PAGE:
The process is called raster scanning. Computer memory holds information on every point on the multiple rows. For each point, many electrons recorded will signify a bright spot, while fewer electrons signify a dark spot.

The recorded dot is retrieved from the electron microscope’s computer memory can then be displayed, spot by spot, row by row on a display screen. The many thousands of spots scanned will display a black and white image of the sample studied.

3- Transmission Electron Microscope

Transmission electron microscopes (TEM) work by observing the electrons that are transmitted, or pass through, a sample to create an image. Thus, while SEMs render 2D mages of the surface of a sample, TEMs offer 3D details of the inner structure of the item under analysis. 

TEMs also have far higher resolution, and can report details as small is 50 picometers. However, the samples analyzed by TEMs must be very thin, on the order of 100 or 200 nanometers,

Transmission Electron Microscope

Modified Image Credit: University of Warwick

The electron gun generates a beam of electrons, and it is tightly focused by the condenser system. The beam then strikes the specimen and depending on specimen thickness, and electron transparency, parts of it are transmitted.

A series of lenses focuses and channels the image. It is then focused on a fluorescent screen for viewing. The darker area of the projected image represent areas of the sample where electrons are impeded, while the lighter areas of the sample that allow more electrons to pass. 

4- Electron Microscope Images and Color

The reader will note that both scanning and transmission electron microscopes produce only black and white images. As indicated by Smithsonian Magazine, “It could plausibly be said that colour doesn’t exist at that scale, because the things imaged by an electron microscope are smaller than the wavelength of visible light.” But yet, electron microscope images in both popular and professional publications almost always display blazing colours. Why? How?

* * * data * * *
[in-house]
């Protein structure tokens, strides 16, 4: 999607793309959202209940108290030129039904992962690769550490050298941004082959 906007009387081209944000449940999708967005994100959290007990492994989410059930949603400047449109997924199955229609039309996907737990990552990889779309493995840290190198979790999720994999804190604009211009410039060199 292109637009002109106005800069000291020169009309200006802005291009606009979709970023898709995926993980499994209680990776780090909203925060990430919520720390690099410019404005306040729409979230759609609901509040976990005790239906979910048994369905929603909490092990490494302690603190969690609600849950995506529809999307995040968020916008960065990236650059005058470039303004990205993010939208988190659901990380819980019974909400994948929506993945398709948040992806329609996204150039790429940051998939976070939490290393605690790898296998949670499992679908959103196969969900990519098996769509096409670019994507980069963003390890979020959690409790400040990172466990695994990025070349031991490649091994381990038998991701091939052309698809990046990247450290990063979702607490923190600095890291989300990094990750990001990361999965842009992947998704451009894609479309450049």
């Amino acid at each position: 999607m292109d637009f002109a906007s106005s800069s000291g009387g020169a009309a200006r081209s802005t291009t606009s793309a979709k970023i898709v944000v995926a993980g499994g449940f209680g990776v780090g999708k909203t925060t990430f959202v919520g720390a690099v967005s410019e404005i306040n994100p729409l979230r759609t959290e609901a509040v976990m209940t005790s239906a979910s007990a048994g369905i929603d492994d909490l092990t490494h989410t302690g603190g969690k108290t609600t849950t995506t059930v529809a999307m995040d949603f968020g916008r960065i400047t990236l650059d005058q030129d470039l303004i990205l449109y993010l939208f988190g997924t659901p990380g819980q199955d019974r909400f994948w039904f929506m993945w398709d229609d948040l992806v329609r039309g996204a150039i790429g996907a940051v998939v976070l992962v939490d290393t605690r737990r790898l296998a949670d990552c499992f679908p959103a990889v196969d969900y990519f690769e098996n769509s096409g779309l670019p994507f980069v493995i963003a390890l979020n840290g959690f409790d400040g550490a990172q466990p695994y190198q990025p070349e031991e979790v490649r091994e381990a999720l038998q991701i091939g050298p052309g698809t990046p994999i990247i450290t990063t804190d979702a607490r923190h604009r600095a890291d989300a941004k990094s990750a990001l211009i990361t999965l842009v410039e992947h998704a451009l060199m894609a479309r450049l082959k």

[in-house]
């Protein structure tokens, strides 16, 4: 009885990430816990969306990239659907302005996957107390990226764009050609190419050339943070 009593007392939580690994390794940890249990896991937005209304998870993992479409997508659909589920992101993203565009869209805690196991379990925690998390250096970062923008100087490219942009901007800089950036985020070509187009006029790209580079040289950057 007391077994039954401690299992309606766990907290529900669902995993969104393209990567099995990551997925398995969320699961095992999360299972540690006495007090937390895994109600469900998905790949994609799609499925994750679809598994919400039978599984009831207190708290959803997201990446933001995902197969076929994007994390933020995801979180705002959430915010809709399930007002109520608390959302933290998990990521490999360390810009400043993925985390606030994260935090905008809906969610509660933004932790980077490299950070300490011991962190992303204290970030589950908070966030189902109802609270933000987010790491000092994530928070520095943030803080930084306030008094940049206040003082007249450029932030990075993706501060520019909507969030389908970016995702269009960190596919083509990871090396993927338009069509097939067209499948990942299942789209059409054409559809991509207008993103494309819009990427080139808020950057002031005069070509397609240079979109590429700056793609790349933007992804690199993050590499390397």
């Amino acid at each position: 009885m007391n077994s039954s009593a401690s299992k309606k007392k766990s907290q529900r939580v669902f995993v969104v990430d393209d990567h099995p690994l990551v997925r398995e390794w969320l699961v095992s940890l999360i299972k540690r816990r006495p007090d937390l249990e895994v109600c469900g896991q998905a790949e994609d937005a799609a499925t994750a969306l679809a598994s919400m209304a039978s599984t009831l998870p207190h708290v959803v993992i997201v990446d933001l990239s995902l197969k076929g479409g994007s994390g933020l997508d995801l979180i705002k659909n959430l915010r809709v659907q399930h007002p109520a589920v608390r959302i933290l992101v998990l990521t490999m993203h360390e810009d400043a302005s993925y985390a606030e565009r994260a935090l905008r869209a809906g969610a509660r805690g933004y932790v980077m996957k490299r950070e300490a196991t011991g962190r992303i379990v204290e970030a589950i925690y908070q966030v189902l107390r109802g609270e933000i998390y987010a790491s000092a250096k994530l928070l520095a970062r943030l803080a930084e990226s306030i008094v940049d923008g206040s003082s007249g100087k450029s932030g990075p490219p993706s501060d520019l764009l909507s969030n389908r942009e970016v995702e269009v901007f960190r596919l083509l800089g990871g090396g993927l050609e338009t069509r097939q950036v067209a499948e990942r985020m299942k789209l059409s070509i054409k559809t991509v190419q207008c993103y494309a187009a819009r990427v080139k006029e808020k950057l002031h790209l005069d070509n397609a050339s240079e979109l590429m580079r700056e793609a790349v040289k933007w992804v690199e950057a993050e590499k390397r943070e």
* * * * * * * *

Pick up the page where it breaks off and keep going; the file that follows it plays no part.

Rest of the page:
In some cases, the colours are merely artists perceptions, based on guidance from the scientists who employ them.

There is also a methodology termed pseudocolour, or false colour, whereby a lookup table matches each pixel's intensity to a colour from the visible spectrum. In the image below, the left side illustrates a raw electron microscope image, and the right side shows a pseudocolour image.

Pseudocolour Electron Microscope Images 

Modified Image Credit: Cambridge Core

Another method involves chemically “tagging” the proteins of sample metals. The electron microscope is enabled to separately distinguish the differently tagged proteins, and assign then different colours in the image.

With the advent of artificial intelligence, newer methodologies based on evermore subtle clues are now being developed.


By Gary Elinoff

Gary Elinoff graduated from SUNY Stony Brook with a bachelor’s degree in physics and he also holds a master’s degree in electrical engineering from San Jose State University. Along the way, he was also awarded an MBA with a concentration in finance from Boston University. Now a professional science and engineering writer, he has worked in test engineering and as writer/editor for the electronic trade press.